Diary. A form of periodic life writing, the diary records dailiness in accounts and observations of emotional responses. While diaries may seem incoherent or haphazard in their preoccupations, they "gather force by accretion of experience, always chronological" (Roorbach, 163). And through the force of that accretion, the diarist's voice takes on a recognizable narrative persona (Culley, A Day at a Time, 12). Culley also notes that unlike many oral forms of self-presentation, the self-constructions in the pages of a diary are fixed in time and space, available to the diarist for later viewing, and for comment or emendation (20). In effect, then, the diary is fragmented, revisionary, in process. The immediacy of the genre derives from the diarist's lack of foreknowledge about outcomes of the plot of his life which creates a "series of surprises to writer and reader alike" (21). Some critics distinguish diary from journal by noting that the journal tends to be more a public record and thus less intimate than the diary.
Philippe Lejeune, who does not make a distinction between the diary and the journal, regards diary writing as "an immense field, as yet largely unexplored" and "a social outcast, of no fixed theoretical address" ("Practice of the Private Journal," 202). Lejeune has devoted several books and essays to diaries in the last decade, particularly the French diaries of ordinary people, of girls in the nineteenth century, and of Anne Frank. He asserts that these studies have, in his eyes, "erased the dichotomy between journal and autobiography" (201). Lejeune observes that "the private diary is a practice ... a way of life, whose result is often obscure and does not reflect the life as an autobiographical narrative would do" (187). It has a wide range of functions and forms and may incorporate many kinds of writings, drawings, documents, and objects (191). Perhaps never truly "sincere" or secret, the diary is "motivated by a search for communication, by a will to persuasion" (192). Lejeune suggests several directions for future research: on who keeps diaries and attitudes about them; how one reads another's and one's own journal; and the rights and duties of the diarist. He also calls for the creation of a comprehensive list of journals that have been published or archived and exhibits of private diaries (198-200).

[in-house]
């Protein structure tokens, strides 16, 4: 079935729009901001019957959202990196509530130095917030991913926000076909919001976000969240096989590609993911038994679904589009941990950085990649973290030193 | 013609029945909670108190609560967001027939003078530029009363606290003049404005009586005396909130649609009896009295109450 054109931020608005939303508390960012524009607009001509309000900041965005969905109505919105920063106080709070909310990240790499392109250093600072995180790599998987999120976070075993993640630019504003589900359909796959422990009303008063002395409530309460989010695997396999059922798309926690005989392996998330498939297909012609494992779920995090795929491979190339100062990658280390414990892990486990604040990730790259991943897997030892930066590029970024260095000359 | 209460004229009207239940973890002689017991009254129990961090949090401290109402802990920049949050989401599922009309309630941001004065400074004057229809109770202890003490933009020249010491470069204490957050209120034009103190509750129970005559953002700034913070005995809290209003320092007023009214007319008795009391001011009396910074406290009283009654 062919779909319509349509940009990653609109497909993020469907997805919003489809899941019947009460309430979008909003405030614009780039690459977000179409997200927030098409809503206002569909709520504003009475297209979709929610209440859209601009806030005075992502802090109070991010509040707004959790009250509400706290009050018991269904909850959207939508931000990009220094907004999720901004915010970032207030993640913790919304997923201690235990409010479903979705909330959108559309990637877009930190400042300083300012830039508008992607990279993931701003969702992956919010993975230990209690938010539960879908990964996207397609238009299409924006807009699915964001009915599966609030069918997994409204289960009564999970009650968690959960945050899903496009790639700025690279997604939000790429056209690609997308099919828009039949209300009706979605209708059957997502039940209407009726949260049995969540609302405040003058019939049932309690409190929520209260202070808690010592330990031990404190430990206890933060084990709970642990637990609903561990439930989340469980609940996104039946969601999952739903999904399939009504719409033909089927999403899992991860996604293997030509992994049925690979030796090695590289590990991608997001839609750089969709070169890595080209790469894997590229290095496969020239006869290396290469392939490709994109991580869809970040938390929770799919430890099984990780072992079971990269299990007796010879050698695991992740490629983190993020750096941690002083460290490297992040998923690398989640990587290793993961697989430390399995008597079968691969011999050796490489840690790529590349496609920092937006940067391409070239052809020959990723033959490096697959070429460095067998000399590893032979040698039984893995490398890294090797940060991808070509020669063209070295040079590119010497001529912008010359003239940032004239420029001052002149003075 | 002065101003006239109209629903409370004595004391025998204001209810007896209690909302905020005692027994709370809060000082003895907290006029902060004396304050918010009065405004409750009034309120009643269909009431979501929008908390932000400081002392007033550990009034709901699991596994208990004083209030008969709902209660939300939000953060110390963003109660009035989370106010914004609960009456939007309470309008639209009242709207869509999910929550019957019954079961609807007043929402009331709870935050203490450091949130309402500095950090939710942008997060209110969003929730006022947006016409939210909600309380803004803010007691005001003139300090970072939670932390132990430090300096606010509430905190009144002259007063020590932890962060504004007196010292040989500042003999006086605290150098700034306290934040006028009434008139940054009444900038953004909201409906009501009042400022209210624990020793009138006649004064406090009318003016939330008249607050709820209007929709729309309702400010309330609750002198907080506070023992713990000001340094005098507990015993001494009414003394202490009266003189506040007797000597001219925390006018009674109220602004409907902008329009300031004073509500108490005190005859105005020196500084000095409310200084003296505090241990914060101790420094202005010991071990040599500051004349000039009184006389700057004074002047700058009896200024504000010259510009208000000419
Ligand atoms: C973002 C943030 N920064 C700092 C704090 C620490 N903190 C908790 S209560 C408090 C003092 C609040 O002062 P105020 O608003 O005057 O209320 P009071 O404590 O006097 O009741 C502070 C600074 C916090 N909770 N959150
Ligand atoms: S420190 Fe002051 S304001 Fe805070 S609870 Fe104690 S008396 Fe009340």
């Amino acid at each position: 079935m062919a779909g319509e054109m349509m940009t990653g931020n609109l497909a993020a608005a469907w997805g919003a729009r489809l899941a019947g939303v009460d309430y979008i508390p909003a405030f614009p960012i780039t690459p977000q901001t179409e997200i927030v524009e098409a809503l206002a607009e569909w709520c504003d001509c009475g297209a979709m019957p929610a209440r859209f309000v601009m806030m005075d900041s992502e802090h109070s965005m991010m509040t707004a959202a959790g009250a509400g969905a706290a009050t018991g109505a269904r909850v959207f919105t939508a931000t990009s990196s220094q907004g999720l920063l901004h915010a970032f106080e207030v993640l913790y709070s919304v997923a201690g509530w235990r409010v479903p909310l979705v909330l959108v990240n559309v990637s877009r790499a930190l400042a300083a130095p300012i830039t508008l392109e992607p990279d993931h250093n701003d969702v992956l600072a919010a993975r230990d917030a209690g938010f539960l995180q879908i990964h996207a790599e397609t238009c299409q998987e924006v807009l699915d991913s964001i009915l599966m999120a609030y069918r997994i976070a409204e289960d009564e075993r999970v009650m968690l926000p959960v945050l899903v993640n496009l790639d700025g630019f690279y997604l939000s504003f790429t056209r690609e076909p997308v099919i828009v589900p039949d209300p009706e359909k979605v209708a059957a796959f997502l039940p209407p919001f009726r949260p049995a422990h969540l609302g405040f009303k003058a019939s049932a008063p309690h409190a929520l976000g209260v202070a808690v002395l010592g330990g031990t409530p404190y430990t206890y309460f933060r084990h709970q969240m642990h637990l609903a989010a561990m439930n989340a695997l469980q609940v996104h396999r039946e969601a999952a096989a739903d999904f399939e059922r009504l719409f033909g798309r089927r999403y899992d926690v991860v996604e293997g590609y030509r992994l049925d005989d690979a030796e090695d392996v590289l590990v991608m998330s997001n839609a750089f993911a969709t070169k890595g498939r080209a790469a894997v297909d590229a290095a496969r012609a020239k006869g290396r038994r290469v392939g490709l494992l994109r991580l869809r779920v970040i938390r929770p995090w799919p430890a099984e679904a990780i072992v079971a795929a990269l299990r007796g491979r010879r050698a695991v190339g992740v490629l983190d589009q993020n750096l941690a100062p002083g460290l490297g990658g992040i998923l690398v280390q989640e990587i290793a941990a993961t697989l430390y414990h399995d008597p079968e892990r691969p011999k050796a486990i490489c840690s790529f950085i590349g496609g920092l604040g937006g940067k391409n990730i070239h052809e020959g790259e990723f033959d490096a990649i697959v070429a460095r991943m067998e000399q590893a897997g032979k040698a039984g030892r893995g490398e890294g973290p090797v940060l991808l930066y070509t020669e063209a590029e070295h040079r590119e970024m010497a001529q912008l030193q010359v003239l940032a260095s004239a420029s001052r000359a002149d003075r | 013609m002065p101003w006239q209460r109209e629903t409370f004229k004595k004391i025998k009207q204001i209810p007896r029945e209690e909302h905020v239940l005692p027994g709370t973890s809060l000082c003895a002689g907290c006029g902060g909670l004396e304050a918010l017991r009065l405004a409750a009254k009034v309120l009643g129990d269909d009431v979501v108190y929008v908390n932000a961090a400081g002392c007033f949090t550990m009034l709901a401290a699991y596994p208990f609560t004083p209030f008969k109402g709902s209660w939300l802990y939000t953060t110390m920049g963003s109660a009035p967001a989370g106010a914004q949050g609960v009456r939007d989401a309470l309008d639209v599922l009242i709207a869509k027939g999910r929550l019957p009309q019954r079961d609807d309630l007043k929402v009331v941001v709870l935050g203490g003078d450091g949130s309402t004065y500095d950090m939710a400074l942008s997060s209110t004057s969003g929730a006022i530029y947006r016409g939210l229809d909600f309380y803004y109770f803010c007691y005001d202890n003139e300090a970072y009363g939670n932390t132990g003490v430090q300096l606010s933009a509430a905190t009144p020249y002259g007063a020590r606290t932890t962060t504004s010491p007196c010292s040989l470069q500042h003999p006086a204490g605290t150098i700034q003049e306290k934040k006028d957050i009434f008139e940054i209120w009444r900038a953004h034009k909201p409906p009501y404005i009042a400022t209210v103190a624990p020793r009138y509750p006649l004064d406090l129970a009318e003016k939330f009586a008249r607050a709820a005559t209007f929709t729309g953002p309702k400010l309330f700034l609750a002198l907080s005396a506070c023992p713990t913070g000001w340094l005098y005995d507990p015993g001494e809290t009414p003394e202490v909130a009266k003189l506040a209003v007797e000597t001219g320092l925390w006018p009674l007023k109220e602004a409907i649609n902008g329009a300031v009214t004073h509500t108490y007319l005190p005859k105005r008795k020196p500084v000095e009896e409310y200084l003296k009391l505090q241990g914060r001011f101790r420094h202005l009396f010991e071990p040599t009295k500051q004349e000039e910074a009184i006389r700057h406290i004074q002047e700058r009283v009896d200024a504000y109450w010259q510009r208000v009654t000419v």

Ecobiography. We propose this term for narratives that interweave the story of a protagonist with the story of the fortunes, conditions, geography, and ecology of a region, and reflect on their connection (and perhaps its failure) as a significant feature of the writing. Terry Tempest Williams's Refuge is a case in point. (For explorations of ecology and narrative, see Dana Phillips on "ecocriticism, literary theory, and the truth of ecology," Lawrence Buell on "the environmental imagination," and The Ecocritism Reader: Landmarks in Literary Ecology, edited by Cheryll Glotfelty and Harold Fromm.)